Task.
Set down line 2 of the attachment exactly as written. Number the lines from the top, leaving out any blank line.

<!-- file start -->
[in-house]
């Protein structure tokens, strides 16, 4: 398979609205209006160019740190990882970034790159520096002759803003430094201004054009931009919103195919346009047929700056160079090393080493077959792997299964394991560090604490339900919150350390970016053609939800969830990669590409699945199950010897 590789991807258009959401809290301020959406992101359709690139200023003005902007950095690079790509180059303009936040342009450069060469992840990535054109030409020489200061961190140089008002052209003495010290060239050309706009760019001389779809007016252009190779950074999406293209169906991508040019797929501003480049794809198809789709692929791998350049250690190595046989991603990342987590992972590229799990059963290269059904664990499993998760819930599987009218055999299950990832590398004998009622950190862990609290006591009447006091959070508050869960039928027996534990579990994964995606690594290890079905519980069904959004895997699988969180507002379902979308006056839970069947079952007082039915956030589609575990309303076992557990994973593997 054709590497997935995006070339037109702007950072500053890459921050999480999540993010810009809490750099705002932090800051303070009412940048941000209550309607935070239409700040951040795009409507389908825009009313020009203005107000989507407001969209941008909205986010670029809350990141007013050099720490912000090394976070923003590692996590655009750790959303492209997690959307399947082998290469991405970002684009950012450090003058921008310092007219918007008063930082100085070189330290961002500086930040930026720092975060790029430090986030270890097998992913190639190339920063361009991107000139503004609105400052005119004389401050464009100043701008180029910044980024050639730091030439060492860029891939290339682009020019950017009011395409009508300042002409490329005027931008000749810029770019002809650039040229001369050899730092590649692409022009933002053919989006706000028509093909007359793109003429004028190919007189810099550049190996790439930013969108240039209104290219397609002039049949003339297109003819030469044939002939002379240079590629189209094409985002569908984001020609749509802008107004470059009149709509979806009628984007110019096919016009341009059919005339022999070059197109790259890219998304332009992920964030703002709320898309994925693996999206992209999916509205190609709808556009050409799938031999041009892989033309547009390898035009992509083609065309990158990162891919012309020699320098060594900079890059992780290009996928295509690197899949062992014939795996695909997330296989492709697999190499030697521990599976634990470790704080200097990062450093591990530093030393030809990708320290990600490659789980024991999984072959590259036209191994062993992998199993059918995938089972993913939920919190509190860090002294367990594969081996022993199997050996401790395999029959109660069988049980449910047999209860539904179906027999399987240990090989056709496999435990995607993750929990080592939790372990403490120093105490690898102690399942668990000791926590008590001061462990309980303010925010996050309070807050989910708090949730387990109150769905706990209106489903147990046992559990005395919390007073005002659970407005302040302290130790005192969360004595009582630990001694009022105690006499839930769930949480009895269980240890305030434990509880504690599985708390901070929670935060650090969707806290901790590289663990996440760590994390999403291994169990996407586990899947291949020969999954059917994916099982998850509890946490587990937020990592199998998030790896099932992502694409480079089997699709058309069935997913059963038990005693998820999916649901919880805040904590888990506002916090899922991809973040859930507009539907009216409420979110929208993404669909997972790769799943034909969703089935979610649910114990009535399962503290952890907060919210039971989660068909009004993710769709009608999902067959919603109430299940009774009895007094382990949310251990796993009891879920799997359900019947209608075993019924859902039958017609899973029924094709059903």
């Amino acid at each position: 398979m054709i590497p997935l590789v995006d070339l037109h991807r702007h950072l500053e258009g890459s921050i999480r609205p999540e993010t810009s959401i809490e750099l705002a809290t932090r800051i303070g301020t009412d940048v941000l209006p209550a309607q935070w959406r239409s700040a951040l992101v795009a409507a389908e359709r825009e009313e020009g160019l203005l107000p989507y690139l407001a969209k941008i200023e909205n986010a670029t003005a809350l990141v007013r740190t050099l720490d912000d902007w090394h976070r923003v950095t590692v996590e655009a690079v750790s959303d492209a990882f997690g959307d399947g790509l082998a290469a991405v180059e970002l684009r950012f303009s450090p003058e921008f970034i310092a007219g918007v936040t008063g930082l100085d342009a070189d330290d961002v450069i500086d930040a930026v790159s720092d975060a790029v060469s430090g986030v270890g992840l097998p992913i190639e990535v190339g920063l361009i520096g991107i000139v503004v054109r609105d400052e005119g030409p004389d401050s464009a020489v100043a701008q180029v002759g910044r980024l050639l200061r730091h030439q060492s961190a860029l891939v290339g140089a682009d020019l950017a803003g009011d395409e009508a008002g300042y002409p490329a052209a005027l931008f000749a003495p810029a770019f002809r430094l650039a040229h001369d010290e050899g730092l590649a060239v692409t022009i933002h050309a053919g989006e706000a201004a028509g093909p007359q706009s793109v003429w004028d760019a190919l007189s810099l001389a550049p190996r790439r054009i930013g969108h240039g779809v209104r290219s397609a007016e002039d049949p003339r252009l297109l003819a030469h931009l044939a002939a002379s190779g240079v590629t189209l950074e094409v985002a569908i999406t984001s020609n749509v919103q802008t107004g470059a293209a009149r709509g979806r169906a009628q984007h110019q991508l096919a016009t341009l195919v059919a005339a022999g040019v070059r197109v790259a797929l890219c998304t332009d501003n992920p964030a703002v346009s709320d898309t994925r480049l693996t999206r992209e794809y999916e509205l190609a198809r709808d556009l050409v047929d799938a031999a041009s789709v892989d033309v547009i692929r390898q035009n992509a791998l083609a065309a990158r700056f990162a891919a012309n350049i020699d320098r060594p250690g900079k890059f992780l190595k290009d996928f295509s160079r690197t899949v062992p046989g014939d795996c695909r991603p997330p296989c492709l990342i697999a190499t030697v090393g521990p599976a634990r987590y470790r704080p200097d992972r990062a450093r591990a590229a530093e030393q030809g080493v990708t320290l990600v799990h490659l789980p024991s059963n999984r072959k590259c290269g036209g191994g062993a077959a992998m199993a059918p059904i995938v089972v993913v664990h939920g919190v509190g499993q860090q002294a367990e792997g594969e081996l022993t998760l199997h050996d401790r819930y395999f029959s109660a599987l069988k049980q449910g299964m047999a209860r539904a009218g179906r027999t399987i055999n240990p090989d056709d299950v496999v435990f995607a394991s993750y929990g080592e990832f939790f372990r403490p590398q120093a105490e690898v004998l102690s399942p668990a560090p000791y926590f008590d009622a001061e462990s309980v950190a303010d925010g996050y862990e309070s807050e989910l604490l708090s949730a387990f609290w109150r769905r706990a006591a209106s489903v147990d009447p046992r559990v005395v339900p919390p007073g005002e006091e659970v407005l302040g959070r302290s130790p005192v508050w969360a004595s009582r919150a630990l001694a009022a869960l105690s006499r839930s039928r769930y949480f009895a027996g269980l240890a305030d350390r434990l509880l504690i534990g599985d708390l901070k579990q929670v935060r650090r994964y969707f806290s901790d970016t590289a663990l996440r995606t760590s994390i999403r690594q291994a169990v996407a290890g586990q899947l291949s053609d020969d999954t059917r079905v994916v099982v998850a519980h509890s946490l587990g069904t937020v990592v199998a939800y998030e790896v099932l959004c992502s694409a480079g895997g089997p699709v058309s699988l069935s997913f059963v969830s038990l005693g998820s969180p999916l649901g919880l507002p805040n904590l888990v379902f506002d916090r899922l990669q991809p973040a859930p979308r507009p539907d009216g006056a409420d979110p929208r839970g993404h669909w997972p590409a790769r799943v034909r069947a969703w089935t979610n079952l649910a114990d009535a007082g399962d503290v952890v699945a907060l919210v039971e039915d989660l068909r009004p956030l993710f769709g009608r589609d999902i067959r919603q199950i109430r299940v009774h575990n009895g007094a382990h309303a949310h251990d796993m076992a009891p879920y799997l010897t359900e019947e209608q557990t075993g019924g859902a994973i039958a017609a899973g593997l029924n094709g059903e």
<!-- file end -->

């Protein structure tokens, strides 16, 4: 398979609205209006160019740190990882970034790159520096002759803003430094201004054009931009919103195919346009047929700056160079090393080493077959792997299964394991560090604490339900919150350390970016053609939800969830990669590409699945199950010897 590789991807258009959401809290301020959406992101359709690139200023003005902007950095690079790509180059303009936040342009450069060469992840990535054109030409020489200061961190140089008002052209003495010290060239050309706009760019001389779809007016252009190779950074999406293209169906991508040019797929501003480049794809198809789709692929791998350049250690190595046989991603990342987590992972590229799990059963290269059904664990499993998760819930599987009218055999299950990832590398004998009622950190862990609290006591009447006091959070508050869960039928027996534990579990994964995606690594290890079905519980069904959004895997699988969180507002379902979308006056839970069947079952007082039915956030589609575990309303076992557990994973593997 054709590497997935995006070339037109702007950072500053890459921050999480999540993010810009809490750099705002932090800051303070009412940048941000209550309607935070239409700040951040795009409507389908825009009313020009203005107000989507407001969209941008909205986010670029809350990141007013050099720490912000090394976070923003590692996590655009750790959303492209997690959307399947082998290469991405970002684009950012450090003058921008310092007219918007008063930082100085070189330290961002500086930040930026720092975060790029430090986030270890097998992913190639190339920063361009991107000139503004609105400052005119004389401050464009100043701008180029910044980024050639730091030439060492860029891939290339682009020019950017009011395409009508300042002409490329005027931008000749810029770019002809650039040229001369050899730092590649692409022009933002053919989006706000028509093909007359793109003429004028190919007189810099550049190996790439930013969108240039209104290219397609002039049949003339297109003819030469044939002939002379240079590629189209094409985002569908984001020609749509802008107004470059009149709509979806009628984007110019096919016009341009059919005339022999070059197109790259890219998304332009992920964030703002709320898309994925693996999206992209999916509205190609709808556009050409799938031999041009892989033309547009390898035009992509083609065309990158990162891919012309020699320098060594900079890059992780290009996928295509690197899949062992014939795996695909997330296989492709697999190499030697521990599976634990470790704080200097990062450093591990530093030393030809990708320290990600490659789980024991999984072959590259036209191994062993992998199993059918995938089972993913939920919190509190860090002294367990594969081996022993199997050996401790395999029959109660069988049980449910047999209860539904179906027999399987240990090989056709496999435990995607993750929990080592939790372990403490120093105490690898102690399942668990000791926590008590001061462990309980303010925010996050309070807050989910708090949730387990109150769905706990209106489903147990046992559990005395919390007073005002659970407005302040302290130790005192969360004595009582630990001694009022105690006499839930769930949480009895269980240890305030434990509880504690599985708390901070929670935060650090969707806290901790590289663990996440760590994390999403291994169990996407586990899947291949020969999954059917994916099982998850509890946490587990937020990592199998998030790896099932992502694409480079089997699709058309069935997913059963038990005693998820999916649901919880805040904590888990506002916090899922991809973040859930507009539907009216409420979110929208993404669909997972790769799943034909969703089935979610649910114990009535399962503290952890907060919210039971989660068909009004993710769709009608999902067959919603109430299940009774009895007094382990949310251990796993009891879920799997359900019947209608075993019924859902039958017609899973029924094709059903």